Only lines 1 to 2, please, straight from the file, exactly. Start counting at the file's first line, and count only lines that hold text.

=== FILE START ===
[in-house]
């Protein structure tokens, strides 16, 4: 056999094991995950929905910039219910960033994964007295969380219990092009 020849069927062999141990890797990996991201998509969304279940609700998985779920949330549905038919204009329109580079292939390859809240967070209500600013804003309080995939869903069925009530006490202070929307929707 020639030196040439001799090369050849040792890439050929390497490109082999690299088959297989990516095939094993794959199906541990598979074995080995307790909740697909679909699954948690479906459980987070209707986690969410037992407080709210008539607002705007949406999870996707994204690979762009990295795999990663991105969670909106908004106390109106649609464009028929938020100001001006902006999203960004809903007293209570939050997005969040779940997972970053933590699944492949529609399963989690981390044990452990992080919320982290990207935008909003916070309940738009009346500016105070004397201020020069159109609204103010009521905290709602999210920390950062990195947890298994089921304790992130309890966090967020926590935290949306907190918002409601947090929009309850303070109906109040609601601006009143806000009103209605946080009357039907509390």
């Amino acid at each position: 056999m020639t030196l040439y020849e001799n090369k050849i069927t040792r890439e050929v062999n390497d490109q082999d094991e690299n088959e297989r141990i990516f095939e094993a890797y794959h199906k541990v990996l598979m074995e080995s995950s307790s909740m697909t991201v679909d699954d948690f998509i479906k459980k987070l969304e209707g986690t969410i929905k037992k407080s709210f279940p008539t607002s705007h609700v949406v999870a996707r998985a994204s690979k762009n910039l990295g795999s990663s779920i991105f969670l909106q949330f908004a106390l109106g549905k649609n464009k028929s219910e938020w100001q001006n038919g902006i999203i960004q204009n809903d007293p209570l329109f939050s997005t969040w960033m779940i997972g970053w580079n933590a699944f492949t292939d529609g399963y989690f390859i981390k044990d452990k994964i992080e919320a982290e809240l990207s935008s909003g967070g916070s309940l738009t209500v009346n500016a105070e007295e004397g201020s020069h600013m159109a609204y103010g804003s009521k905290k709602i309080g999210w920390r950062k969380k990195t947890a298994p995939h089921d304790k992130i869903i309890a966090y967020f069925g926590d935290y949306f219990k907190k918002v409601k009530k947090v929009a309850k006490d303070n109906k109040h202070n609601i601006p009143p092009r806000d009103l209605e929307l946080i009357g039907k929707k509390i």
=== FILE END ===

[in-house]
């Protein structure tokens, strides 16, 4: 056999094991995950929905910039219910960033994964007295969380219990092009 020849069927062999141990890797990996991201998509969304279940609700998985779920949330549905038919204009329109580079292939390859809240967070209500600013804003309080995939869903069925009530006490202070929307929707 020639030196040439001799090369050849040792890439050929390497490109082999690299088959297989990516095939094993794959199906541990598979074995080995307790909740697909679909699954948690479906459980987070209707986690969410037992407080709210008539607002705007949406999870996707994204690979762009990295795999990663991105969670909106908004106390109106649609464009028929938020100001001006902006999203960004809903007293209570939050997005969040779940997972970053933590699944492949529609399963989690981390044990452990992080919320982290990207935008909003916070309940738009009346500016105070004397201020020069159109609204103010009521905290709602999210920390950062990195947890298994089921304790992130309890966090967020926590935290949306907190918002409601947090929009309850303070109906109040609601601006009143806000009103209605946080009357039907509390």